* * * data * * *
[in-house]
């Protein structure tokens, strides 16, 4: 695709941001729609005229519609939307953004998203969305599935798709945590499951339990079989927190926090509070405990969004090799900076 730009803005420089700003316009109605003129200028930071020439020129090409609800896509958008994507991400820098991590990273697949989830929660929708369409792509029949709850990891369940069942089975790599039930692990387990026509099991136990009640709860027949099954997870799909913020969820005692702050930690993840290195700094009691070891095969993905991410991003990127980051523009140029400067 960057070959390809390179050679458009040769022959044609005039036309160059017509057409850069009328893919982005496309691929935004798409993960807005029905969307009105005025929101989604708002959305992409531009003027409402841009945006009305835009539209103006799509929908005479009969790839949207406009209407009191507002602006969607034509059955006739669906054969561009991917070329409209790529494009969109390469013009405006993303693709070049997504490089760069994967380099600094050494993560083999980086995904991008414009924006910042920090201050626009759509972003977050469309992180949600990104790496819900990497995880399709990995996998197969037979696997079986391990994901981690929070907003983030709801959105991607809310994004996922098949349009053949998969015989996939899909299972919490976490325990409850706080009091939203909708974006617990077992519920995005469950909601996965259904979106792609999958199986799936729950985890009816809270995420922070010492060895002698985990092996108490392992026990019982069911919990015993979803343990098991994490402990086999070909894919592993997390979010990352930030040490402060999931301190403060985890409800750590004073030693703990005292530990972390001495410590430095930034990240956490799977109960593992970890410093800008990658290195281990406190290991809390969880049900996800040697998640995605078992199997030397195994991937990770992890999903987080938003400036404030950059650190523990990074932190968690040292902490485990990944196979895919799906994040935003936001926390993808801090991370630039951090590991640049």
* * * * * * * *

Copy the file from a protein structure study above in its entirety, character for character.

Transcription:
[in-house]
């Protein structure tokens, strides 16, 4: 695709941001729609005229519609939307953004998203969305599935798709945590499951339990079989927190926090509070405990969004090799900076 730009803005420089700003316009109605003129200028930071020439020129090409609800896509958008994507991400820098991590990273697949989830929660929708369409792509029949709850990891369940069942089975790599039930692990387990026509099991136990009640709860027949099954997870799909913020969820005692702050930690993840290195700094009691070891095969993905991410991003990127980051523009140029400067 960057070959390809390179050679458009040769022959044609005039036309160059017509057409850069009328893919982005496309691929935004798409993960807005029905969307009105005025929101989604708002959305992409531009003027409402841009945006009305835009539209103006799509929908005479009969790839949207406009209407009191507002602006969607034509059955006739669906054969561009991917070329409209790529494009969109390469013009405006993303693709070049997504490089760069994967380099600094050494993560083999980086995904991008414009924006910042920090201050626009759509972003977050469309992180949600990104790496819900990497995880399709990995996998197969037979696997079986391990994901981690929070907003983030709801959105991607809310994004996922098949349009053949998969015989996939899909299972919490976490325990409850706080009091939203909708974006617990077992519920995005469950909601996965259904979106792609999958199986799936729950985890009816809270995420922070010492060895002698985990092996108490392992026990019982069911919990015993979803343990098991994490402990086999070909894919592993997390979010990352930030040490402060999931301190403060985890409800750590004073030693703990005292530990972390001495410590430095930034990240956490799977109960593992970890410093800008990658290195281990406190290991809390969880049900996800040697998640995605078992199997030397195994991937990770992890999903987080938003400036404030950059650190523990990074932190968690040292902490485990990944196979895919799906994040935003936001926390993808801090991370630039951090590991640049």